Prepare yourself for mud you only discover months later in places you didn’t think were ever exposed, and shenanigans on small motorized vehicles. We’re going Toronto, ON to Toronto, OH, with a crazy Milano and a Buffalo kid, and the answer is yes you drank that many muddy tiki drinks.
The ride to the AirBnb in Detroit was unremarkable, save that Davide and I proceeded with our usual goofing around and I discovered I could operate the scooter without hands (overcome front end wobble by going at least 60mph, apply throttle lock, lean farther to the left than you think…it’s a self-driving scooter!).
We dodged between two storm systems and checked into our overnight destination just as drops started to fall. Did I mention the room was dirt cheap because it was unfurnished? Welcome to the magic of indoor camping, Davide. In further acts of magic, we ordered Thai delivery because it was still raining and we could spirit forth food without getting on the bikes. This is the life.
We arrived at the home of Wally, a scooterist who had reached out a while back, much later than intended; the Stanley Cup was on, but since there were no Canadian teams playing he was able to step away to let us in. Immediately after we hauled our damp, smelly, gear-laden selves into his cozy apartment, he handed us each a bowl of fried rice with lapcheong he had fixed. I still can’t fully express the depth of my gratitude, except by shoveling all the food in my face. The rest of the evening was a comfy blur of Radlers (Wally’s preferred beverage) and looking at Wally’s photos from the Cross Egypt Challenge last year (scooter world coincidences!).
The other reason I took Davide into Canada as an alternative to a straight shot to Pittsburgh was that I heard that Gene and Neda of RideDOT.com would be in Toronto giving a presentation about their journey. I couldn’t actually make it for the presentation, but Gene suggested a KTM demo day and a nearby Tim Hortons instead where we could also meet another ADVer, Brent.
I feared that there wouldn’t be a machine I’d be able to touch the ground on, but I actually really enjoyed the Duke 390. It’s great to be back on a motorcycle, especially one that I flat foot, weighs less than my Vespa, yet has twice the horsepower! They said no wheelies, but you know I haven’t used a clutch in a while…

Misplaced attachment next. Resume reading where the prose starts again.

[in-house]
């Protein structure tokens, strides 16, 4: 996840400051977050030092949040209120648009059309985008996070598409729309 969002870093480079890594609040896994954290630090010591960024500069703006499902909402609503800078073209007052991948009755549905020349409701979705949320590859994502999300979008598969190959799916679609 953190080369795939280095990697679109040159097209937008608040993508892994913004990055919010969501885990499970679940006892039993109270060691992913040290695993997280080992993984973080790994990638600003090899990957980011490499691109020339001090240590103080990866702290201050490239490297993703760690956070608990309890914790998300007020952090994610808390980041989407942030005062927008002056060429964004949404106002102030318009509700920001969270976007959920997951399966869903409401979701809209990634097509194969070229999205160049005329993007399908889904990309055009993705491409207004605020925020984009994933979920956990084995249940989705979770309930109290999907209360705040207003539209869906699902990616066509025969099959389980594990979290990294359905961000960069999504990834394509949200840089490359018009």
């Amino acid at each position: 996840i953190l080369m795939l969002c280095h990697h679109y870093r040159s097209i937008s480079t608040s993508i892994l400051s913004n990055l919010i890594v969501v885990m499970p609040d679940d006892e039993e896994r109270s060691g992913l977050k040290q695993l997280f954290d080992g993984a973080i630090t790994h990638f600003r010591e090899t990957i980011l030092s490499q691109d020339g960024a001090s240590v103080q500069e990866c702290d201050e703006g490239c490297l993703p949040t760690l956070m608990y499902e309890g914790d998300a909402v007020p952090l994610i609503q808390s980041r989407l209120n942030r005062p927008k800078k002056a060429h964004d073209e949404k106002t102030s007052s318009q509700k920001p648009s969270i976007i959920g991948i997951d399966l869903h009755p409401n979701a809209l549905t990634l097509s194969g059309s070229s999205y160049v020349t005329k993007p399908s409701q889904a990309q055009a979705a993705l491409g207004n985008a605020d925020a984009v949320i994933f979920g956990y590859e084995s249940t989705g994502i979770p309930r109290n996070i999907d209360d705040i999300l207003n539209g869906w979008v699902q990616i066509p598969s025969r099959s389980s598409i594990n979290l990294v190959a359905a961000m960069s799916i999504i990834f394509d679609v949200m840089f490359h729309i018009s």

At Tim Horton’s after (because, Canada), we finally got to hang out and chat. In planning for my own trip, I found Gene and Neda’s blog (RideDOT.com) about their worldwide journeys, and have been following them…for years now. It sounds less creepy on the internet, really. It was surreal at first to meet them in person after reading about them and seeing their photos, but soon the afternoon slipped away to talking travel and exchanging stories. It was great chatting with them, and Brent too, who’s also passing through on a solo long distance trip.
In many ways, it was affirming to hear some of the behind-the-scenes thoughts and challenges they faced and how they evolved, since they’re a couple that has gone longer and farther than myself. From little things, like needing a portable hobby (needlepoint for Neda, knitting, for me), to more emotional things, like breaking the notion that it’s all cocktails on the beach…and then reliving darker times to share on a blog. Then there’s also the privilege and curse of travel fatigue. I don’t feel so alone, for someone who primarily travels solo.
Good or bad, I feel it’s my emotional capacity that runs out long before physical endurance, and there isn’t as much a point of traveling for me if I’m not open to taking in the people and places I visit. It was a fun and encouraging meeting. Exploring beyond the North American continent seems daunting, but maybe more so because it’s actually within reach.
It was a reflective ride along the 401 back into the city to meet Wally, and Toronto Scooterist Edward.
Ed reached out to me through the blog, and offered to make Davide and I brunch in his shop. This barely describes what is actually his ‘shop’ and a mere common ‘brunch’. I was confused as we pulled up to the correct address, a storage facility, but the front desk casually directed us to where Ed rents the boiler room in the back.